- Paperback: 336 pages
- Publisher: NOLO; 1st edition (February 27, 2009)
- Language: English
- ISBN-10: 1413309119
- ISBN-13: 978-1413309119
- Product Dimensions: 6 x 1 x 9 inches
- Shipping Weight: 1.1 pounds (View shipping rates and policies)
- Average Customer Review: 4.3 out of 5 stars See all reviews (60 customer reviews)
- Amazon Best Sellers Rank: #1,220,572 in Books (See Top 100 in Books)
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First-Time Landlord: Your Guide to Renting out a Single-Family Home (USA Today/Nolo Series) 1st Edition
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Silver Award, 2010 Robert Bruss Real Estate Book Awards (National Association of Real Estate Editors 2010-06-01)
Rental prices (already astronomical in urban areas such as Oakland ) are rising in many parts of the U.S., making renting out a property an attractive financial option even for people who’d never considered becoming a landlord. This book provides an authoritative, fun-to-read primer on how to enter the rental property business. --This text refers to an alternate Paperback edition.
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Top Customer Reviews
Here are the different chapters:
1. Is Owning Rental Property for You?
2. Landlording with Family or Friends
3. Preparing and Marketing Your Rental Property
4. Screening and Choosing Good Tenants
5. Preparing a Lease and Getting the Tenant Moved In
6. Manage Your Rental Income to Maximize Tax Deductions
7. Keeping Things Shipshape: Repairs and Maintenance
8. Landlord Liability for Injuries, Crimes, and More
9. Dealing with Difficult Tenants
10. Hiring a Property Manager
11. Exiting the Rental Property Business
Each chapter has subchapters with specific topics that are easily referenced via the table of contents if you are searching for something specific.
Like other Nolo books, First-Time Landlord provides a step-by-step guide to the process of purchasing an investment property from start to finish. UNLIKE other Nolo books, First-Time Landlord does not provide a reference guide containing the various laws in the 50 different states that will impact you. Instead, you will frequently get phrases like, "check state law", that tend to get annoying. Even worse, they often don't provide suggestions as to which state department or authority we should talk to. Those blue pages in the phone book get larger every year and it's difficult to play the runaround game with state workers when we don't know where to begin. It's a significant omission and I hope it's updated in future editions, but it's my only gripe. Otherwise, any potential landlord will want to read this book first and I'm still giving them five stars for the info and layout. Nice job, Nolo.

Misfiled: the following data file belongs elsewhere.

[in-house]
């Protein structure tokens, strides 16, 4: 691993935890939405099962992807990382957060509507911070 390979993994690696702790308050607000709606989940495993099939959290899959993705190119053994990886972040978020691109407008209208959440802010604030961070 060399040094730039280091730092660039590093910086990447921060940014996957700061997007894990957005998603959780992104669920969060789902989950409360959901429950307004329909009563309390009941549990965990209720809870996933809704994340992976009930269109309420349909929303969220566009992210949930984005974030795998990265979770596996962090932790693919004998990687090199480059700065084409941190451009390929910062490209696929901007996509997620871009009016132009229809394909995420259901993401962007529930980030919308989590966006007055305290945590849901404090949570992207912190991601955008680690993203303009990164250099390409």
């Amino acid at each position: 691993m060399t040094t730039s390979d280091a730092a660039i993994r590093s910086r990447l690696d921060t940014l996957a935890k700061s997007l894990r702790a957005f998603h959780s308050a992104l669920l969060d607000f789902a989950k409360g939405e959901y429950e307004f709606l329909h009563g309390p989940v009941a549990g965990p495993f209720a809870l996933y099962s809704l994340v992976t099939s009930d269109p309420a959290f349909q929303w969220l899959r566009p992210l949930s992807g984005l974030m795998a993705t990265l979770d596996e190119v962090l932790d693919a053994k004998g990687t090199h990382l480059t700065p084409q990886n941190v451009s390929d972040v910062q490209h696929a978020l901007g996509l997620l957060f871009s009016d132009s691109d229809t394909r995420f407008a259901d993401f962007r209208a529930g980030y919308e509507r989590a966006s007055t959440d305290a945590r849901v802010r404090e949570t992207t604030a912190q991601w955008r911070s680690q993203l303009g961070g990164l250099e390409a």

I was disappointed that this book didn't mention anything specifically related to renting out a part of owner-occupied property and how that situation might be similar to or different from renting out an entire house. Also, the discussion on depreciation of investments and what impact that will have at the time of sale was not well explained.
This is a good book to read for some initial information, but you'll probably need to consult other sources as well.
What can be a better compliment than simply saying: I read it and I am making money following it's advice!
This guide is an excellent pre-rental guide for the prospective landlord with no experience. It provides guidance and explanations about the nuts and bolts of renting a house to clients including what to look for in background/credit reports and how to make legitimate claim deductions on your tax returns.
I liked the fact that the book provided a sample budget and gives some "real life" experience tips and tricks along the way. In short, it was a comprehensive guide but not overwhelming.
Most of the tips and guidance in the book can be applied to those persons considering apartment renting as well.
An often overlooked aspect of the responsibilities of a landlord is liability for injuries, crimes, etc. This aspect is covered in depth in Chapter 8. There is not much that is missing in this guide and as such I rate it at five stars.